Rhode Island Attorney General Peter Neronha said the ruling “is a win for transparency, and accordingly for all Rhode Islanders.” “State campaign and election finance laws exist for a reason: to inform Rhode Islanders of the sources of financial support, directly or indirectly, for candidates for public office,” Neronha said. “Such information is critical to voters evaluating the motivations and positions of those who would hold high office.”
Assistant attorney general Katherine Connolly Sadeck, who represented the state in the case, said it had the potential to influence similar cases. “We’re seeing a number of challenges throughout the country to disclosure type laws in similar contexts. This is an important decision that will probably be referenced in a lot of those cases,” said Sadeck.
The big picture
Number of relevant bills by state: We’re currently tracking 40 pieces of legislation dealing with donor disclosure and privacy. On the map below, a darker shade of green indicates a greater number of relevant bills. Click here for a complete list of all the bills we’re tracking.
Number of relevant bills by current legislative status:
Number of relevant bills by partisan status of sponsor(s):
Recent legislative actions
For complete information on all of the bills we are tracking, click here.
- California SB686: This bill would require a limited liability company that qualifies as a committee or a sponsor of a committee under the state’s campaign finance laws to file a statement of members with the secretary of state. The statement of members must include a list of all persons who have a membership interest in the limited liability company of at least 10% or who made a cumulative capital contribution of at least $1,000 to the company after it qualified as a committee or sponsor of a committee, or within the two calendar years before it qualified.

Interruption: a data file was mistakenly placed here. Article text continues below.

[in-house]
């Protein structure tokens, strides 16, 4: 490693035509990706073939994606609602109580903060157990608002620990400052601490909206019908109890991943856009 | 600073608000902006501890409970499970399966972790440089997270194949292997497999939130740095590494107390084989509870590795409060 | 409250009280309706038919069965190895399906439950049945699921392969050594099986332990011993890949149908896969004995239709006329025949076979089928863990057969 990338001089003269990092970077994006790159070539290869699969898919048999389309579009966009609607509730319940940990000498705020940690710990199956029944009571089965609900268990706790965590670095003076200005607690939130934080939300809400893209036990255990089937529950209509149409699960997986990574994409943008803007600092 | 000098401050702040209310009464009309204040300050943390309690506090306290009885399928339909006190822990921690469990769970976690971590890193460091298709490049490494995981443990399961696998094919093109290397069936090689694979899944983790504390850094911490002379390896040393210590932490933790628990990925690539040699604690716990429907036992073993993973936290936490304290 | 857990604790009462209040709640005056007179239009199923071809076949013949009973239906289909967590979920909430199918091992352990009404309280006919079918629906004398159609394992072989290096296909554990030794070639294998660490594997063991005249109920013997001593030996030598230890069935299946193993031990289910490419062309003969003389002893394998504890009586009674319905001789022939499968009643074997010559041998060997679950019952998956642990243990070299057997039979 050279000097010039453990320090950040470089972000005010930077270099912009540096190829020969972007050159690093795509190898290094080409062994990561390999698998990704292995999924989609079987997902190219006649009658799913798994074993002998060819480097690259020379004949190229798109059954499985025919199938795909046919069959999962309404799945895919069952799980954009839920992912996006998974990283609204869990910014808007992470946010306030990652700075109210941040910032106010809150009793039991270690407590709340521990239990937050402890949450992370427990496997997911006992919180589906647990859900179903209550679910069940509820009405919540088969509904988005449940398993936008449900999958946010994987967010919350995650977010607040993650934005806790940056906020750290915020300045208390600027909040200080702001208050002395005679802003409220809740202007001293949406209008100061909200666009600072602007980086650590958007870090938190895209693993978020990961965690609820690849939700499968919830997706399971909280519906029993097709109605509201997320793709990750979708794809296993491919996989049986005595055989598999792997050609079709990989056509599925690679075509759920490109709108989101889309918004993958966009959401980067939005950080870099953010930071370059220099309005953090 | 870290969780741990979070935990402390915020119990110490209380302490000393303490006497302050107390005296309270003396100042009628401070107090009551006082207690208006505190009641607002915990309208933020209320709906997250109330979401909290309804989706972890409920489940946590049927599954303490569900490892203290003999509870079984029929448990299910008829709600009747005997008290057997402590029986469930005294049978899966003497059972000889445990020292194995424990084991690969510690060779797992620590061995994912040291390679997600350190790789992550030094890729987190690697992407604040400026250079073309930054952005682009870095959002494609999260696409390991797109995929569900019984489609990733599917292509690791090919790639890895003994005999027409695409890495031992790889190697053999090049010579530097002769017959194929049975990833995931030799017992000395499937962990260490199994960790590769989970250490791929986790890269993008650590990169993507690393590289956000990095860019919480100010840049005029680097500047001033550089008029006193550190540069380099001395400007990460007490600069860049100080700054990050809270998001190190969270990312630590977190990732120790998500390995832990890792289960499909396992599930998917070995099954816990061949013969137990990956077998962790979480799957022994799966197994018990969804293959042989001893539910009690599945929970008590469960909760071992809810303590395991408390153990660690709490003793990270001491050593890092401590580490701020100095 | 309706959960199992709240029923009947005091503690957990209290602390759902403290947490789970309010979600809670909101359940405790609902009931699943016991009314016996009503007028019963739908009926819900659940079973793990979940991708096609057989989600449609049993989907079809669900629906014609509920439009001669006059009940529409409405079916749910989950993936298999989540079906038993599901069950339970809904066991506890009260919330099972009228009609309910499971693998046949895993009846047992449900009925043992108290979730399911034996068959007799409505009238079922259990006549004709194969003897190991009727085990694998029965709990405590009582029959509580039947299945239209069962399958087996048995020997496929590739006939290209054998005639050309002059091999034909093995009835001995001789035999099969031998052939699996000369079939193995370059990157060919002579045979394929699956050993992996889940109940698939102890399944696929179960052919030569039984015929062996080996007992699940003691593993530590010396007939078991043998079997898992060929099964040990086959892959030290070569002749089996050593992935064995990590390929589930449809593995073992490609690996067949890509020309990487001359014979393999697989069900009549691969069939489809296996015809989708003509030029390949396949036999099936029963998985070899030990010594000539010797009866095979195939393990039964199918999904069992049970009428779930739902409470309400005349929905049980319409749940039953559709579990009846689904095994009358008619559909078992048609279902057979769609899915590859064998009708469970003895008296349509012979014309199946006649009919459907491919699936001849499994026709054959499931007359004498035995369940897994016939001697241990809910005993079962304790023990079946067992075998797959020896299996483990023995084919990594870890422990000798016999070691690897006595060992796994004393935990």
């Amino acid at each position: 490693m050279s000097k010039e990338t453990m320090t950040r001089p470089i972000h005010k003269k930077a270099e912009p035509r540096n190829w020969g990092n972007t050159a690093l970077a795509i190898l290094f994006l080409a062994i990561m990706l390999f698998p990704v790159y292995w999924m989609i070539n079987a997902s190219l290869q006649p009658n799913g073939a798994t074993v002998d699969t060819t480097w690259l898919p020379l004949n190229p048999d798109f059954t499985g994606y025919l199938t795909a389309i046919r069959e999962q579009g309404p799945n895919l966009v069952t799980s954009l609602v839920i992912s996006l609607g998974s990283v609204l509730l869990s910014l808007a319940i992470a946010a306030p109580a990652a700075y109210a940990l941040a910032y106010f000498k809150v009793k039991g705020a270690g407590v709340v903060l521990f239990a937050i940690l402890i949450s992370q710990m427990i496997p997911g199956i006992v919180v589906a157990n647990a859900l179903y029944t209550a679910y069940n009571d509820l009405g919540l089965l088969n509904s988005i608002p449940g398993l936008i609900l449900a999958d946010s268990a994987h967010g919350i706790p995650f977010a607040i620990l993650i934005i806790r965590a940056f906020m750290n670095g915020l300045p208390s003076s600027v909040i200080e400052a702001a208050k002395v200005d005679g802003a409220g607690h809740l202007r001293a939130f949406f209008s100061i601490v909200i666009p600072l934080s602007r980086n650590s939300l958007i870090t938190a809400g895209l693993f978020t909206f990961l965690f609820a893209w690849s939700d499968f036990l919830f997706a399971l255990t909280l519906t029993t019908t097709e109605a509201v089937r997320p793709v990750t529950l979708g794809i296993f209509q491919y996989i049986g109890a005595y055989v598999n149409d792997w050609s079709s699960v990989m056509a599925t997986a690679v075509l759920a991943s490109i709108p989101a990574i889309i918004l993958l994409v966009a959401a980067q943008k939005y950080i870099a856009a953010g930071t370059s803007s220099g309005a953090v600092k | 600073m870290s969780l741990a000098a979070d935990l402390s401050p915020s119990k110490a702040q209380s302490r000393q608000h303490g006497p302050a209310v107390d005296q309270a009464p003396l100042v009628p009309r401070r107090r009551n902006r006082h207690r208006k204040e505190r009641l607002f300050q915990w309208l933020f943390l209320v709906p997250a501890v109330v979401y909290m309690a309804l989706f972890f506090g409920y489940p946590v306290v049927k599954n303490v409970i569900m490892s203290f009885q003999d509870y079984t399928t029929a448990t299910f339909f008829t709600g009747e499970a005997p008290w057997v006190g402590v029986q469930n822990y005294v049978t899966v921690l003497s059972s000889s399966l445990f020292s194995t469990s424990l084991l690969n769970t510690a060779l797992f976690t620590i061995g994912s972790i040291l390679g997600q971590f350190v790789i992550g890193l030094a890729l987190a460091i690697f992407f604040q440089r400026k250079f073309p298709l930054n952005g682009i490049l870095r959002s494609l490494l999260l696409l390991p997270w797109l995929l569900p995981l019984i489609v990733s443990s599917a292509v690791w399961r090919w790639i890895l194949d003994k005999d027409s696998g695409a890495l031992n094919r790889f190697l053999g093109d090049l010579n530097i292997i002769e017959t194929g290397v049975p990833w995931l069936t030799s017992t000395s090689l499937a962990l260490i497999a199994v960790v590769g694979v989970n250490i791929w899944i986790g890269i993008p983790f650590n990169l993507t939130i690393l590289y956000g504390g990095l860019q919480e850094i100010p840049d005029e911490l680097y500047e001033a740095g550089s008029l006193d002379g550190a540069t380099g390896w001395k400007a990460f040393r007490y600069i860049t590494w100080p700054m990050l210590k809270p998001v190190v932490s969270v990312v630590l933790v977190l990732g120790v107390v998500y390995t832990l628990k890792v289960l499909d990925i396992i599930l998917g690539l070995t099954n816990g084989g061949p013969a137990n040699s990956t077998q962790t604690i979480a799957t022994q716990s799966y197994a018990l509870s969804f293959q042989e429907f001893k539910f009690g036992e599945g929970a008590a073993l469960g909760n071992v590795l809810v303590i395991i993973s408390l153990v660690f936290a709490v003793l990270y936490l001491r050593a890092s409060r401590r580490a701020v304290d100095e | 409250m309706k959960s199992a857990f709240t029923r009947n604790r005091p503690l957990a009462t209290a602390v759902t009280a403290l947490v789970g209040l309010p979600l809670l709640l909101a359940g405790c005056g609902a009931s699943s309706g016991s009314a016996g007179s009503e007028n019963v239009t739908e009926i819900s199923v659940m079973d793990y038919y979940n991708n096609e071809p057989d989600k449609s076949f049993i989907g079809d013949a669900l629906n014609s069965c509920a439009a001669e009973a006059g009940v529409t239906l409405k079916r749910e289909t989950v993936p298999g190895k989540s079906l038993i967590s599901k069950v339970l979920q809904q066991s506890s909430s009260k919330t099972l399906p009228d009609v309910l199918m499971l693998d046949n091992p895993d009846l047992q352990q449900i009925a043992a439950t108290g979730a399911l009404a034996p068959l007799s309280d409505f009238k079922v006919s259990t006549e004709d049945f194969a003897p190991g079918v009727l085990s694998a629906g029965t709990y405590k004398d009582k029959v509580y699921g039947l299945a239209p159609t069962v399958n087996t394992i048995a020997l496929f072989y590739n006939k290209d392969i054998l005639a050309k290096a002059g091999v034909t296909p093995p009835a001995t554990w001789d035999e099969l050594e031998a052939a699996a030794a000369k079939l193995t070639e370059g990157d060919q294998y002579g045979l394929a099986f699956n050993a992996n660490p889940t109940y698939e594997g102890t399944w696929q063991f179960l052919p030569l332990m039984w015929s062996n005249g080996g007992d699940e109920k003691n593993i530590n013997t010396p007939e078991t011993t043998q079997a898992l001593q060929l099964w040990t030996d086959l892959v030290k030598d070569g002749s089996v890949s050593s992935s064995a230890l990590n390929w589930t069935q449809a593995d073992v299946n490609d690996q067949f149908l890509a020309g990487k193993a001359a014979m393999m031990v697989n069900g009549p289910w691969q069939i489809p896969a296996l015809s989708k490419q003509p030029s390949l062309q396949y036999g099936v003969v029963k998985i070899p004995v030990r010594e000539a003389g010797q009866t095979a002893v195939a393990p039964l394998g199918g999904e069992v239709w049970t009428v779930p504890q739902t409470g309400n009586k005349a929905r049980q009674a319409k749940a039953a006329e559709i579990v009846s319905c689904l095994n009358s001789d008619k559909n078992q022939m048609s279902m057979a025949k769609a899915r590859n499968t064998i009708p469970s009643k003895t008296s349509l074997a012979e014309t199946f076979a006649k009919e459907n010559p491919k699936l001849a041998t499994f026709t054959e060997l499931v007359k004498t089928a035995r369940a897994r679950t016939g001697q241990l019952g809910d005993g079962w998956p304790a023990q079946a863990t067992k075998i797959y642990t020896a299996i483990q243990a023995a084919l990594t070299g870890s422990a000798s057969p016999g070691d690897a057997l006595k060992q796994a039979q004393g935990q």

- Primary emphasis: Disclosure
- Democratic sponsorship
- The bill passed the California Senate in a 28-6 vote on Sept. 10 and was presented to Gov. Gavin Newsom (D) on Sept. 17.
- Florida S0294: This bill would create an exemption from public records requirements for personal identifying information of a donor or prospective donor to the direct-support organization of the Statewide Council on Human Trafficking who desires to remain anonymous and provide an exemption from notice requirements for specified meetings. It provides for future legislative review and repeal of the exemption under the Open Government Sunset Review Act.
- Primary emphasis: Privacy
- Republican sponsorship
- State Sen. Ileana Garcia (R) introduced the bill on Sept. 22.
- North Carolina S636: This bill would provide that, except as specifically required by state or federal law, the identity of any person giving money or other tangible goods to a nonprofit corporation or furthering any charitable purpose of that nonprofit corporation is confidential.
- Primary emphasis: Privacy
- Bipartisan sponsorship
- North Carolina Gov. Roy Cooper (R) vetoed the bill on Sept. 7.
Thank you for reading! Let us know what you think! Reply to this email with any feedback or recommendations.